In case you haven’t heard, Apple’s sales are on the rise, and the analysts are scrambling to figure out just what’s going on. Of course, the first theory is that it’s all resulting from the price reductions for most Mac portable computers at the WWDC, but that simply doesn’t wash.
You see, the sales bump actually began in May, ahead of the WWDC, when pretty much everyone didn’t expect any changes in the note-book lineup. Of course, if you factor in a free iPod touch, I suppose you can consider that a price cut too, but that’s the sort of promotion Apple has been running in previous years. It’s not something concocted at the last minute to stop hemorrhaging sales, although I’m sure the naysayers would prefer to think of it that way.
When it comes to the slightly-refreshed and cheaper MacBook Pro line, the changes mostly make sense. FireWire is restored on the 13 inch model, and the SD card slot seems a sensible alternative, unless you prefer ExpressCard/34. It just seems that Apple is never destined to get the ports precisely the way you want them. Forgetting the issue of price, frankly I think Apple should be working harder to pile them in as much as possible. A few more or less shouldn’t seriously impact production costs, and consider how this minimalist approach actually harms Mac users.
When it comes to the MacBook Air, the woeful lack of ports really doesn’t matter to me. I’m not in the market for one today, tomorrow or next year. I considered getting my son, Grayson, one for his May 2008 graduation, but he preferred the additional features on the black MacBook, which has traveled with him to nine countries so far without serious scuffing to the case.
But I will go against the grain and suggest the price cuts didn’t come suddenly out of the blue, and it may well be that the note-book update was pushed ahead a few months to further boost sales. That makes perfect sense, and it doesn’t necessarily smack of desperation. Apple has been far more aggressive in pricing than some would have you believe. Think about that the next time you see a $99 iPhone 3G at your neighborhood AT&T factory store.
Now I’m sure most of you will be watching Apple’s quarterly financials closely when the numbers are released later this month. The betting is that iPod sales are down. It would be truly amazing if they continued to increase, though you shouldn’t ignore the impact of the iPod touch. But if they dip, don’t be surprised to see some price reductions there. At the very least, the iPod touch will get larger flash drives, in proportion to the level of increase on the iPhone 3GS. In other words, twice as much.
The next Mac update will likely be the iMac, probably in October. The last product refresh, in March, resulted in essentially moving the line down a price notch. Where Apple might go from there is anyone’s guess. Whether the iMac will get a case redesign is questionable, though. No doubt there will speedier chips and all and larger hard drives, but I just wonder if Apple couldn’t fill another need, and that’s expandability. Just adding space for a second hard drive would perhaps address the concerns of some business users who can’t see spending extra for a Mac Pro.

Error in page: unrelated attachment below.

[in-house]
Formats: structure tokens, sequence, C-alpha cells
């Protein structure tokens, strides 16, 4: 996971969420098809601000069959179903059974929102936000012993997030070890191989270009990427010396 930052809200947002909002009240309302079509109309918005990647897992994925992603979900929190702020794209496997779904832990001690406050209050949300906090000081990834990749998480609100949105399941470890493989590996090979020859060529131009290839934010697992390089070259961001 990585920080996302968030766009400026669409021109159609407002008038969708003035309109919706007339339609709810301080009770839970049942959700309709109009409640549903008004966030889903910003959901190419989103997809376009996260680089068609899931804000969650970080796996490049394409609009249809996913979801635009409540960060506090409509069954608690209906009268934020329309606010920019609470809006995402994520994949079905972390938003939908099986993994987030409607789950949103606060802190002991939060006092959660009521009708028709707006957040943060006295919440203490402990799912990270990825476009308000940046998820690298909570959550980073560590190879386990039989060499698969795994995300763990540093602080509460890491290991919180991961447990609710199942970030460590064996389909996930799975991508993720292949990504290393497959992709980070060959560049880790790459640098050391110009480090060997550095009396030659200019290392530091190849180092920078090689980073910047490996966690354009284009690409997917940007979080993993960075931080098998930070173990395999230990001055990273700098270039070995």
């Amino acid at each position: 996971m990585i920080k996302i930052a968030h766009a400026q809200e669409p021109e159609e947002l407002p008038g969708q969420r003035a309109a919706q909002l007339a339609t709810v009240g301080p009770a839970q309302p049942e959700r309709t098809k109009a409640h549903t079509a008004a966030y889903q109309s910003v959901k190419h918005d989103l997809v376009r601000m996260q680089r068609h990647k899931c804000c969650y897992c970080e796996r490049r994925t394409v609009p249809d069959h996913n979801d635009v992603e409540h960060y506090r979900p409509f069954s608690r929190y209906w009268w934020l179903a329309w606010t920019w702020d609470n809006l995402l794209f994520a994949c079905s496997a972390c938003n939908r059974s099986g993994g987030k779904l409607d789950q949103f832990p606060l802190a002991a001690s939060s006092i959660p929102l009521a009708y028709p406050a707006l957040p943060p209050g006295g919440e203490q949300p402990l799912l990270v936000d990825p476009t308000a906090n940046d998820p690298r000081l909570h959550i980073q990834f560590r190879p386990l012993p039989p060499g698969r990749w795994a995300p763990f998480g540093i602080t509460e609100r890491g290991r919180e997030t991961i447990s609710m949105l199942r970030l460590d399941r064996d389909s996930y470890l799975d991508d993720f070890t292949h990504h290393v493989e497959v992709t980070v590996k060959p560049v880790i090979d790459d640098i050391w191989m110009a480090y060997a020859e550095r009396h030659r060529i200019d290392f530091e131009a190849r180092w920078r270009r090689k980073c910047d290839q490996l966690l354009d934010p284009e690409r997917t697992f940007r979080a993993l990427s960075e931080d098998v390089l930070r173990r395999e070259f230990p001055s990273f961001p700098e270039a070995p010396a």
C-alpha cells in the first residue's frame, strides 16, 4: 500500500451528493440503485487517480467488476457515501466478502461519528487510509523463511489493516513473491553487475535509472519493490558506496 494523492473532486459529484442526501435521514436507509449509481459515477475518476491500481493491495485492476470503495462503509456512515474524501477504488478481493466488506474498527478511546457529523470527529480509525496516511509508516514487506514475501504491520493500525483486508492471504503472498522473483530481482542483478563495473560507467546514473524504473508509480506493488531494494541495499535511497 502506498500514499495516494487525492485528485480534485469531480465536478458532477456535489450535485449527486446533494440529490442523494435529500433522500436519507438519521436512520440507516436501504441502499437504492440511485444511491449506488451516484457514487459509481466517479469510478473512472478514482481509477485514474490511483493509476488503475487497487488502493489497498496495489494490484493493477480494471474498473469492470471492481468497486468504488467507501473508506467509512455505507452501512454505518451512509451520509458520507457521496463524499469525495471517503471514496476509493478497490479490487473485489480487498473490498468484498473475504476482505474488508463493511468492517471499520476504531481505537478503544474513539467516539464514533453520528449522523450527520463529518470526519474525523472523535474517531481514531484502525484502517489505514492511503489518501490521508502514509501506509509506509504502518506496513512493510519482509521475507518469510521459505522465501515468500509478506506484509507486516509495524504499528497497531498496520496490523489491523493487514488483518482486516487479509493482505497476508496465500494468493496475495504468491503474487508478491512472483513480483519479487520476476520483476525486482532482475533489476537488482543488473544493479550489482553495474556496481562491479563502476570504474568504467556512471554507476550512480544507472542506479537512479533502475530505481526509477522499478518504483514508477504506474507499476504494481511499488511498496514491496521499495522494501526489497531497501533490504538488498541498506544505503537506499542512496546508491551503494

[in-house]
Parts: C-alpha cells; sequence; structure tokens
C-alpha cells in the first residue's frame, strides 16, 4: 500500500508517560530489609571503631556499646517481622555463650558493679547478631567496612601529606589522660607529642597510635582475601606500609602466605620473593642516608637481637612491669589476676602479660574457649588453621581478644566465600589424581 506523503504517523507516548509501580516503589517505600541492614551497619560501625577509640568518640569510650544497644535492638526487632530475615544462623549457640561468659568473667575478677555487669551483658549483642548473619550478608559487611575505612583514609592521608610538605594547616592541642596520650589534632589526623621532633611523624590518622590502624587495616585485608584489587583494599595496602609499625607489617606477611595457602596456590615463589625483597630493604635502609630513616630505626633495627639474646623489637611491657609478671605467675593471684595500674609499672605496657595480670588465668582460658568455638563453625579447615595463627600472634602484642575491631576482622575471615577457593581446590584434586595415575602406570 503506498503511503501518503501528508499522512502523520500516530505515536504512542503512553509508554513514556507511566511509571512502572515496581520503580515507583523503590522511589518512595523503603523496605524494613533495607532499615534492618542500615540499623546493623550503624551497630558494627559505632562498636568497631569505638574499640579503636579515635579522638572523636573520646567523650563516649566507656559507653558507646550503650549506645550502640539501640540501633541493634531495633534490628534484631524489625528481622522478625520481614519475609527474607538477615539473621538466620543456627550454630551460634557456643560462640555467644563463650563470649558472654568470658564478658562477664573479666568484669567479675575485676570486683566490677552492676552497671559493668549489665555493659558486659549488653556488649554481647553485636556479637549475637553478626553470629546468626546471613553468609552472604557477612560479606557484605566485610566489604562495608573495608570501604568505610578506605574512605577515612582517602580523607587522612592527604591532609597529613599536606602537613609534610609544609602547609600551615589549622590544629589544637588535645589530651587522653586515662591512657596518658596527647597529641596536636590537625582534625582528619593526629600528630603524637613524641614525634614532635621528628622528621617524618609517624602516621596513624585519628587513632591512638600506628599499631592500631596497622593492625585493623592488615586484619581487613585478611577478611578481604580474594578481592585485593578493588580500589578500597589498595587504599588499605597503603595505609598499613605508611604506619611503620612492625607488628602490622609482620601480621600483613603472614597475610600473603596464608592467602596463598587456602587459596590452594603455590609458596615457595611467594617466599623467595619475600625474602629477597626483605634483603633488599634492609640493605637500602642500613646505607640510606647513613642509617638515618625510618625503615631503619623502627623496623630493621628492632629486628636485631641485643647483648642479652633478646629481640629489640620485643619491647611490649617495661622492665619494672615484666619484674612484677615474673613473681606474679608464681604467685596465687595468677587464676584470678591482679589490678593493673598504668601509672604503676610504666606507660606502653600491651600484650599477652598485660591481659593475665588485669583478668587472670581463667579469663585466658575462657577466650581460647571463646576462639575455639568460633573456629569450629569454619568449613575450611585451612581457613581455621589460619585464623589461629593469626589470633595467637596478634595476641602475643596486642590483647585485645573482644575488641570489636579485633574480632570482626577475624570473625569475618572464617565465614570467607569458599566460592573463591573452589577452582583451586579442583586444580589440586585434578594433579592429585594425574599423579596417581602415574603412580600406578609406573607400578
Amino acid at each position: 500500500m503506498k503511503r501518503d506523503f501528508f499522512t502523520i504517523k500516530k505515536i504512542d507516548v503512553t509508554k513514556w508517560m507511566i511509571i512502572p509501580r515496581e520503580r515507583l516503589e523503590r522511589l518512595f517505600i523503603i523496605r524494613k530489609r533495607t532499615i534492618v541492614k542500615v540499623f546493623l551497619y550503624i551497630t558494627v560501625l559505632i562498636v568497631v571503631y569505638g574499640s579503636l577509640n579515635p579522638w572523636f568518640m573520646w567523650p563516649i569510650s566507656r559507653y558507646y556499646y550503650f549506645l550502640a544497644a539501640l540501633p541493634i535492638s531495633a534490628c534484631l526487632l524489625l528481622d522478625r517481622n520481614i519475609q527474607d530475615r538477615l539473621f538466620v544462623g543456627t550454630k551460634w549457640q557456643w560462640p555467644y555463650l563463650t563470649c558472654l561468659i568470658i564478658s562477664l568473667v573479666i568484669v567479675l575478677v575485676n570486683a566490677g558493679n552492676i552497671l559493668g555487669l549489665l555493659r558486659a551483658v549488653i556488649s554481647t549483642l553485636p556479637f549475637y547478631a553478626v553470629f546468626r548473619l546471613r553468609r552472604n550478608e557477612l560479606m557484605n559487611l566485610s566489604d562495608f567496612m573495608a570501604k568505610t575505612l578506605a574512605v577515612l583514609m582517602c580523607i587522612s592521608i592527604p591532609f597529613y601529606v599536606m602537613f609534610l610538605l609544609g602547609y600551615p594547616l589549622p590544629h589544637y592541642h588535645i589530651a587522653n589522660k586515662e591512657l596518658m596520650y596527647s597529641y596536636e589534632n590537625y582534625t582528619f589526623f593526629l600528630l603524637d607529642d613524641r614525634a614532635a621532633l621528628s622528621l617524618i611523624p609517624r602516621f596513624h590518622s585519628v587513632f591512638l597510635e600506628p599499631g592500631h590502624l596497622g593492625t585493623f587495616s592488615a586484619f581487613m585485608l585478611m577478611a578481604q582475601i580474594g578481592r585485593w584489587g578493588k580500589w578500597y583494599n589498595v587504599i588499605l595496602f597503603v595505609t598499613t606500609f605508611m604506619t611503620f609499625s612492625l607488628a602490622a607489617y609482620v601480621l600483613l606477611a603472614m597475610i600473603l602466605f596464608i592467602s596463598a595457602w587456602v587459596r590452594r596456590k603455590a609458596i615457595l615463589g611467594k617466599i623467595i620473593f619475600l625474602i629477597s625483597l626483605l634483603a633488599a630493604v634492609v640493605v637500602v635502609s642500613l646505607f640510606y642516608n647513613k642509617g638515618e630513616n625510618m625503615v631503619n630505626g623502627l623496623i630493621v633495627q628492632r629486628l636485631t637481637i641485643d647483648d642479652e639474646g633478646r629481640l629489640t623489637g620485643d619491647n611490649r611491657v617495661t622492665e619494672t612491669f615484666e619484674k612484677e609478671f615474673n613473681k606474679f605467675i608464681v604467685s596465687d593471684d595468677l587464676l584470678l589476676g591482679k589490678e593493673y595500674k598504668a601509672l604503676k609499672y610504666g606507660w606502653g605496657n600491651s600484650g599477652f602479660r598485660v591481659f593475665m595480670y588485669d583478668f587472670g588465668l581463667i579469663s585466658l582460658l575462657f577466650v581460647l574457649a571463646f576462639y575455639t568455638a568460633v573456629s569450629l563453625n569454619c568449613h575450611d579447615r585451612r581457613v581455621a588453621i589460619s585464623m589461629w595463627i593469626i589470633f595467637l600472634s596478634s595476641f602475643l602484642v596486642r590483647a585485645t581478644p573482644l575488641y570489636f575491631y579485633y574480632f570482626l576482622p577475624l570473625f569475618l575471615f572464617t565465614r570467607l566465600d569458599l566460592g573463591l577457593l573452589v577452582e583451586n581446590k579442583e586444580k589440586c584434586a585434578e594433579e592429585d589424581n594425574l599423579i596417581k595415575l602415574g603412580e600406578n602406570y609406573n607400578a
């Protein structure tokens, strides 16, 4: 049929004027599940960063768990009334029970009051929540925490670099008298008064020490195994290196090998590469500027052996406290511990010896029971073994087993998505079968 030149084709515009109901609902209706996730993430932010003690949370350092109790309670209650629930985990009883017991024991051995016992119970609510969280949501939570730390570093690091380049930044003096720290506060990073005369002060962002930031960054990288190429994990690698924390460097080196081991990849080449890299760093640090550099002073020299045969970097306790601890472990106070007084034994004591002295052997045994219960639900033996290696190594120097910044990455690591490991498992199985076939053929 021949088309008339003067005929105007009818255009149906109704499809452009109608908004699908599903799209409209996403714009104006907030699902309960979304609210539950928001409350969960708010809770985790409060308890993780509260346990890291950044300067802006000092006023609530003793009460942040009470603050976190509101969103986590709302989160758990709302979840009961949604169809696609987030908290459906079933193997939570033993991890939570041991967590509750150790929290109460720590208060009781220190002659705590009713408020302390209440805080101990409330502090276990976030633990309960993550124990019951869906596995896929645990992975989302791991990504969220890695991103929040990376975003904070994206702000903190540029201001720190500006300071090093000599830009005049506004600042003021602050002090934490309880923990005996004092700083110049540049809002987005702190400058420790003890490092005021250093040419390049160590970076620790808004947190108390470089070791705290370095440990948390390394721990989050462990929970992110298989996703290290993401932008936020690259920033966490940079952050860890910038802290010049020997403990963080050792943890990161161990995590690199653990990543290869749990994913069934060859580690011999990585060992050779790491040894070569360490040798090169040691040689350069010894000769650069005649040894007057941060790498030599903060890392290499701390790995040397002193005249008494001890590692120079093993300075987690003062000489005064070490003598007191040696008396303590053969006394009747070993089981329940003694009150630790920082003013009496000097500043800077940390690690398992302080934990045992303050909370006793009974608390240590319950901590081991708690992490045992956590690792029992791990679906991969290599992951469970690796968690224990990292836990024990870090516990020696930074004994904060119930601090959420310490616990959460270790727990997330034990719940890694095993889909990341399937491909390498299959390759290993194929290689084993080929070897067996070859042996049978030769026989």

My cloudy crystal ball can’t see where Apple might take the Mac mini. The recent changes didn’t involve a whole lot of R&D. It was all speed bump, and I wonder if that model is finally getting its due, or is still an unheralded hero in the personal computer space.
Apple sure likes the design, since they slimmed it down for the Apple TV, AirPort Express and Time Capsule. But I wonder what might happen if Apple decided to combine the Apple TV with the Mac mini and somehow make the latter more of a media center type of product. But there’s not a whole lot of evidence that such things really have much market potential, even though Microsoft still offers that capability in the most expensive versions of Windows.
But remember that few outside of Apple can truly comprehend what they’re really up to. Yes, most of the recent innovations have merely been clever slants on existing products. The iPod made the digital music player an icon, and the iPhone is on its way to doing the same thing with smartphones. Yes, you do read about iPhone killer products every few months, but when the new, highly touted Palm Pre sold a fraction of what the iPhone 3GS sold during its debut weekend, it’s quite clear that the word “killer” might be focused on the wrong product.
What’s more, while I once thought Apple was certain to make a grown-up iPhone or perhaps morph it into a sort of tablet computer, I’m less certain of that now. But I’m fully prepared for plenty of surprises from Apple in the months to come. Maybe Steve Jobs will even host the next press event for a change.
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